As with many of these snapshot plays, I’m limited with my time – and these take a while – so I apologize for not going into more depth. To discuss this post, head on over to touchthebanner.blogspot.com.
In the second quarter with the Wolverines down 7-0 to Rutgers, Michigan had a 2nd-and-1 play with Blake Corum in the backfield in 11 personnel (1 running back, 1 tight end).
Pre-snap, the setup looks like this:
That’s Corum to the right of the QB, and it sets up perfectly (at least in my mind) for power read. One unblocked playside defender is the field safety at 10 yards, and if the receivers block, Corum has to make a guy miss in the open field. The other unblocked playside defender is the end, because the call would put him in conflict, forcing him to either chase Corum or keep an eye on the 6’5″, 243 lb. QB with the 4.62 forty.
Hit the jump for more.
The angles are perfect for the offensive line, but there’s just one problem:
Michigan doesn’t run power read.
Optioning defensive ends, a staple in Penn State’s offenses ever since they rid themselves of Christian Hackenberg, has become an afterthought. And power read just doesn’t exist in Ann Arbor.
There are other things you can do off of power read, too, such as shovel passes, play action passes, etc. The whole package exists to do a few things:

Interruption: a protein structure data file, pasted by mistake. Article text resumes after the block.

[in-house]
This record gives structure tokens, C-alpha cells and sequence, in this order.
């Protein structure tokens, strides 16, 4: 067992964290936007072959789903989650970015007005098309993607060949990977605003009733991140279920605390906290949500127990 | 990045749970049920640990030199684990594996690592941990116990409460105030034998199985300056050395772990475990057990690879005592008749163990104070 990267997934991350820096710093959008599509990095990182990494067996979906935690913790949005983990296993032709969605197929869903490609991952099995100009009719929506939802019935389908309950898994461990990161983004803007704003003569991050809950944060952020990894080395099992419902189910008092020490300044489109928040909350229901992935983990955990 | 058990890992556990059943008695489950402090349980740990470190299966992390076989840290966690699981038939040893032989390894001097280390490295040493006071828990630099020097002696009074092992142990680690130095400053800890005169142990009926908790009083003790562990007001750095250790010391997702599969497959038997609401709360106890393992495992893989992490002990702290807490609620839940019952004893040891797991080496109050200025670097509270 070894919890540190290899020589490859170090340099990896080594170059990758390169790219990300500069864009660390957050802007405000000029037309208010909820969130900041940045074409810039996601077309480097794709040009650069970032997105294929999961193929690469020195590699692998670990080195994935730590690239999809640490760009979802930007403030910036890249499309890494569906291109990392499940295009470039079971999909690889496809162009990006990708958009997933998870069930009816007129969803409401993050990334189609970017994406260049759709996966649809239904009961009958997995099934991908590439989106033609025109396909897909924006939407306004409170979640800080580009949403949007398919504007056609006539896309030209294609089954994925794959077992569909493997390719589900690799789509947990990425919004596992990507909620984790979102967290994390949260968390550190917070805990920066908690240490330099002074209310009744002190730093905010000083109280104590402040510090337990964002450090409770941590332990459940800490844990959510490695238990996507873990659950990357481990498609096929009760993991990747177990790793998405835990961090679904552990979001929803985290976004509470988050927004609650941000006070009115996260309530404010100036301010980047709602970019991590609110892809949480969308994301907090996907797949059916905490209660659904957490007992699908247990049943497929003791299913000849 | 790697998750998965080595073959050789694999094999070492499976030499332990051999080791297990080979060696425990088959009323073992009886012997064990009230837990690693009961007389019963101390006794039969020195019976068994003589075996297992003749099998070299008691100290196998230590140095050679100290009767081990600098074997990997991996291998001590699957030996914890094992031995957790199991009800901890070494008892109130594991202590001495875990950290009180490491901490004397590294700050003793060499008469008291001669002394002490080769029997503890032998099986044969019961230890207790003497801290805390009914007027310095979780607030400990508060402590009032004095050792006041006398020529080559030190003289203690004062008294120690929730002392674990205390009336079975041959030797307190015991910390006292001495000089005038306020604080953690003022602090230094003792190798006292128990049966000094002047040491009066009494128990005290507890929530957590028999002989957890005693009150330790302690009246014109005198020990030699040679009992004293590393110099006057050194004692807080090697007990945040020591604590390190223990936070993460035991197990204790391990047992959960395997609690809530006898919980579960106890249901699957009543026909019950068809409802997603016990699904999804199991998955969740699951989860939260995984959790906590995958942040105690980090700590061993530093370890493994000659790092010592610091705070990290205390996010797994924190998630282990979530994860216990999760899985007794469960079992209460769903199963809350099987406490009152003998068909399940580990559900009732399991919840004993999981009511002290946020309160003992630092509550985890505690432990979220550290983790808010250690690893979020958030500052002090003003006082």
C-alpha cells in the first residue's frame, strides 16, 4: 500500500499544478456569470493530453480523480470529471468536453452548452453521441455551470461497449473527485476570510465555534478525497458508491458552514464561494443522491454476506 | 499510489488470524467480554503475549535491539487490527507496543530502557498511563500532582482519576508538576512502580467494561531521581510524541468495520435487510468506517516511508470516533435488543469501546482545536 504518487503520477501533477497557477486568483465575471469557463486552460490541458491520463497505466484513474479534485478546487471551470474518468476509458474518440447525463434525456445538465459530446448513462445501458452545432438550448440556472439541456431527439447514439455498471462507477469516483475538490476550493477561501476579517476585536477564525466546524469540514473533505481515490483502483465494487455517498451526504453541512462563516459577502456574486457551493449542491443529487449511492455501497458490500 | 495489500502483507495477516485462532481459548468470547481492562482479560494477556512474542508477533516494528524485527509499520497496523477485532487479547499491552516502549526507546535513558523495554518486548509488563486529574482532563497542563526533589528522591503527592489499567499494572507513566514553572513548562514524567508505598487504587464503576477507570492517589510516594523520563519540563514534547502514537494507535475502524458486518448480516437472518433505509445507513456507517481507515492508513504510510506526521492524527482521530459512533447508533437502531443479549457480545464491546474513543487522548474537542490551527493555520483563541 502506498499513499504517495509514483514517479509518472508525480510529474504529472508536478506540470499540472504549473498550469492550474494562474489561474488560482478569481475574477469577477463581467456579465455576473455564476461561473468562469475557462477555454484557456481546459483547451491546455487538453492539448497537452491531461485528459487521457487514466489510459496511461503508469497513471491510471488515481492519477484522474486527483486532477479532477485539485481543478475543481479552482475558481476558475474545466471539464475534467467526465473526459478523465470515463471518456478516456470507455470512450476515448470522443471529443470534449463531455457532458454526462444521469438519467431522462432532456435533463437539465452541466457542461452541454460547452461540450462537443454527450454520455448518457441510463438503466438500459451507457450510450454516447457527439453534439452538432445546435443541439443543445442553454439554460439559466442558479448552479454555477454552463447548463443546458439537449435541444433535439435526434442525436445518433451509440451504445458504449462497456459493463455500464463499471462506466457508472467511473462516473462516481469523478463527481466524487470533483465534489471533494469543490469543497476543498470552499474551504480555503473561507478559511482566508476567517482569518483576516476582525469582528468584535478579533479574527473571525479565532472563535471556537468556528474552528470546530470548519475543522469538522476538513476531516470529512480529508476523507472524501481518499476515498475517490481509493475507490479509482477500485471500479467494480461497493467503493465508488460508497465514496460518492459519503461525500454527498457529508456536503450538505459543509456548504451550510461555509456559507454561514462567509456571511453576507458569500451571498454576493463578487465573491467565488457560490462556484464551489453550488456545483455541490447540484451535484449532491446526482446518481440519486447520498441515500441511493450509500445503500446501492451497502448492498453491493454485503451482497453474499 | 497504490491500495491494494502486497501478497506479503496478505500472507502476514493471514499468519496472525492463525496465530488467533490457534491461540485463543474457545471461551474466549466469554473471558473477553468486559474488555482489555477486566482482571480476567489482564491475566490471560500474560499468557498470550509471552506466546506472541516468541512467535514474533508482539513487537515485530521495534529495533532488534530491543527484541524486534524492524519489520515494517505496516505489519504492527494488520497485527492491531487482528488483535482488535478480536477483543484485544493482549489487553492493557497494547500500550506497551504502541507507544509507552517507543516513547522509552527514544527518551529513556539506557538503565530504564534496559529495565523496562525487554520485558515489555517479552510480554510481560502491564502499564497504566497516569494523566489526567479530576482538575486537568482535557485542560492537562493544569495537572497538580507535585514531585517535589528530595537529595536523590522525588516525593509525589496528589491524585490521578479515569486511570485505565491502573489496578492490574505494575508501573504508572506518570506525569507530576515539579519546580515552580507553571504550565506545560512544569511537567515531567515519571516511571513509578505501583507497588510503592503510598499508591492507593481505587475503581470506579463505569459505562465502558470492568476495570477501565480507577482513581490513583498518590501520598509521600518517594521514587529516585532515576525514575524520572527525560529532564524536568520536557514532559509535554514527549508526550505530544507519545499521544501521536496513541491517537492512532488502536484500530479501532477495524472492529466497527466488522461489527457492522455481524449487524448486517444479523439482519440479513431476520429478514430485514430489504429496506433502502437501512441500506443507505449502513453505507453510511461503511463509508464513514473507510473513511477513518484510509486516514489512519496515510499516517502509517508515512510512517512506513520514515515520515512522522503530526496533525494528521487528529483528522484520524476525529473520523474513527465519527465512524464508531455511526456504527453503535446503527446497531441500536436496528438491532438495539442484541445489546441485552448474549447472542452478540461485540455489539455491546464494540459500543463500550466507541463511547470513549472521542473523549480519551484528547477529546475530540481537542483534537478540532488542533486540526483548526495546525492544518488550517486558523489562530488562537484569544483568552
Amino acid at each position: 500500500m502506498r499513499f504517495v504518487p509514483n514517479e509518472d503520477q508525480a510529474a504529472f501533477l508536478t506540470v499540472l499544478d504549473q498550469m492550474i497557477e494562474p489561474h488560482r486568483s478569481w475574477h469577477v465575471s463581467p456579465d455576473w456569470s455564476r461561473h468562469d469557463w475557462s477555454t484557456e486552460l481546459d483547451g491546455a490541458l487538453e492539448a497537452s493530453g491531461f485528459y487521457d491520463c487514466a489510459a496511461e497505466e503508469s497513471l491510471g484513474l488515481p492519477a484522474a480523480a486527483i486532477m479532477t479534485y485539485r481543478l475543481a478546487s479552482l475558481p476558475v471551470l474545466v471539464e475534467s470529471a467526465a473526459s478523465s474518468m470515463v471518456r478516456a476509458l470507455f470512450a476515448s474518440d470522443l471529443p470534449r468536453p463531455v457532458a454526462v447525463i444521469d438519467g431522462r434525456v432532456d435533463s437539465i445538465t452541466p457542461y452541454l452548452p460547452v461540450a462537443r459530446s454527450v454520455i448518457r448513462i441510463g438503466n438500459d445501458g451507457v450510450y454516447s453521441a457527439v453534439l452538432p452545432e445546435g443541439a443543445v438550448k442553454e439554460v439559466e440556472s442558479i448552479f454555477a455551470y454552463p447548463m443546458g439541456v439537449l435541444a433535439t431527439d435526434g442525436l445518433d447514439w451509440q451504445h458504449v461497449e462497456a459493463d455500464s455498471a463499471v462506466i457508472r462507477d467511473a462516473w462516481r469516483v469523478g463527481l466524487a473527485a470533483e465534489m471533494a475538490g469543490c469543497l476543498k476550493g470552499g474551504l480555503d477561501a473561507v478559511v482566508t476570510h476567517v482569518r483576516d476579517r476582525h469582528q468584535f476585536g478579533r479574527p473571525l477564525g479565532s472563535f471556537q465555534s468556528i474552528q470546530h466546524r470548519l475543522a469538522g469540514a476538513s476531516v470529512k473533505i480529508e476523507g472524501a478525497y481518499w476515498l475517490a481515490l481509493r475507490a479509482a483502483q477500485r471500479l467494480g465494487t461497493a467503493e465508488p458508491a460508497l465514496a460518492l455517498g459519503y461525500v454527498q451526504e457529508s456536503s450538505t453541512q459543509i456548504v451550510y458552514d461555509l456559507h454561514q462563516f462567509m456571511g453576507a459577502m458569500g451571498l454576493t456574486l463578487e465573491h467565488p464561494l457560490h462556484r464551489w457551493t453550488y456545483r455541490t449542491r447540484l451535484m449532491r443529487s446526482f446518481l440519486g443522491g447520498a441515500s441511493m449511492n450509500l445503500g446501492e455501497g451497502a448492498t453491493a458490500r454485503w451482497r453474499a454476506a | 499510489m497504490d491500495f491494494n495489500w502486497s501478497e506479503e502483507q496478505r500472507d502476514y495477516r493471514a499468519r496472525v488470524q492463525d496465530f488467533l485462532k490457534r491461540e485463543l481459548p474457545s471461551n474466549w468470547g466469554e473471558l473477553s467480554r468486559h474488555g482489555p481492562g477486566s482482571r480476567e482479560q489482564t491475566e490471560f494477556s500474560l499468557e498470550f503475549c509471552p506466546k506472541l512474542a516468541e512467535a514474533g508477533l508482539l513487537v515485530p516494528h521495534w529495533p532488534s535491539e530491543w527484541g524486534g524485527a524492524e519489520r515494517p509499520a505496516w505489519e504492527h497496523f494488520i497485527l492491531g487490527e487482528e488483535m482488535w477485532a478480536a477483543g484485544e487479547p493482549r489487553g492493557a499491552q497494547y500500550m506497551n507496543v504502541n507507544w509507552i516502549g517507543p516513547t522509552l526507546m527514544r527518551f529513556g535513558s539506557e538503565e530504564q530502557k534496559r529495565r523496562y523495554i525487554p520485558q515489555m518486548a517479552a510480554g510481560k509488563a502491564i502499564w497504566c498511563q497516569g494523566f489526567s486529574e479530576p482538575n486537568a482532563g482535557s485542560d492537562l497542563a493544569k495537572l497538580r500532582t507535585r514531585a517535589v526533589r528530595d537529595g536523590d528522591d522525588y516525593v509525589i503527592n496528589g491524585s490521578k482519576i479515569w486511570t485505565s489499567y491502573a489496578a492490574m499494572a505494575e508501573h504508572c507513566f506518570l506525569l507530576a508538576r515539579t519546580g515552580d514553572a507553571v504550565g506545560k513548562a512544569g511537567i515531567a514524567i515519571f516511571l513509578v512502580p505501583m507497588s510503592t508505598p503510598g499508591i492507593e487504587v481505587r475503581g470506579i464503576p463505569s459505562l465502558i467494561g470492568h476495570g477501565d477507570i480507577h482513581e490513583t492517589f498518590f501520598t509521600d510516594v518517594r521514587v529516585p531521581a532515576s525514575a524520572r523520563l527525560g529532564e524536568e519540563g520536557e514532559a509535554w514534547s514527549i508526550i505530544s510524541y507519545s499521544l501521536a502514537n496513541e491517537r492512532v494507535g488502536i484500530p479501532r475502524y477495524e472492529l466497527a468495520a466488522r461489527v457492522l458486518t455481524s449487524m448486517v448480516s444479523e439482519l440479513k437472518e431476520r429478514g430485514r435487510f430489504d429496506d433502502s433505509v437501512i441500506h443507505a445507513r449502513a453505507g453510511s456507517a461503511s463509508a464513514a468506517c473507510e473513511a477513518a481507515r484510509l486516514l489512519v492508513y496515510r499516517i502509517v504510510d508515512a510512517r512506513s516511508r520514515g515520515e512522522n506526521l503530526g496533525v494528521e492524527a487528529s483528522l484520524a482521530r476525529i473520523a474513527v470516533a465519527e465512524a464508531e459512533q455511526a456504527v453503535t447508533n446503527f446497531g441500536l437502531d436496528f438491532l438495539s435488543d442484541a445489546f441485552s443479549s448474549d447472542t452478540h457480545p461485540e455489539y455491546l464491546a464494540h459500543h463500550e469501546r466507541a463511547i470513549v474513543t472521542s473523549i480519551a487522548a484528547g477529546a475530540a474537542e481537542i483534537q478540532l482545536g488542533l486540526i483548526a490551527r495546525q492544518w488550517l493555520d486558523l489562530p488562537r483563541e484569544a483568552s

- Put a defender in conflict (hooray!)
- Get a downhill run threat from a physical running QB (Milton)
- Get a speedy player in open space (#speedinspace)
Instead, Michigan flipped Corum to the left and ran pin and pull into the boundary . . . with no reads, no defenders put into conflict.
Freshman right guard Zak Zinter is the first puller, and he gets stoned by a cornerback. Redshirt junior left guard Chuck Filiaga is the left guard, and you can see he’s two gaps away from Rutgers linebacker Tyshon Fogg.
I’ll give you three guesses as to whether the 6’6″, 345 lb. guard Filiaga was fast enough to deal with Fogg.
Further maddening me was the fact that there were no reads built into this play. You could run an RPO here using the TE to put Fogg into conflict. You could run an RPO to put one (or both) of the backside linebackers into conflict.
But instead, it’s just a straight handoff behind a struggling offensive line missing three starters.
The result: -1 yard for Corum.
- Michigan is running RPO-type plays with no RPO attached. It wasn’t just that Milton didn’t read it correctly. No receivers ran routes.
- Michigan is not using the 6’5″, 243 lb. guy with 4.62 speed as a running threat.
- Michigan is not helping out its weakened offensive line. A defense that has to worry about RPOs might be less aggressive, less downhill, and more passive, potentially opening up holes for the running backs.
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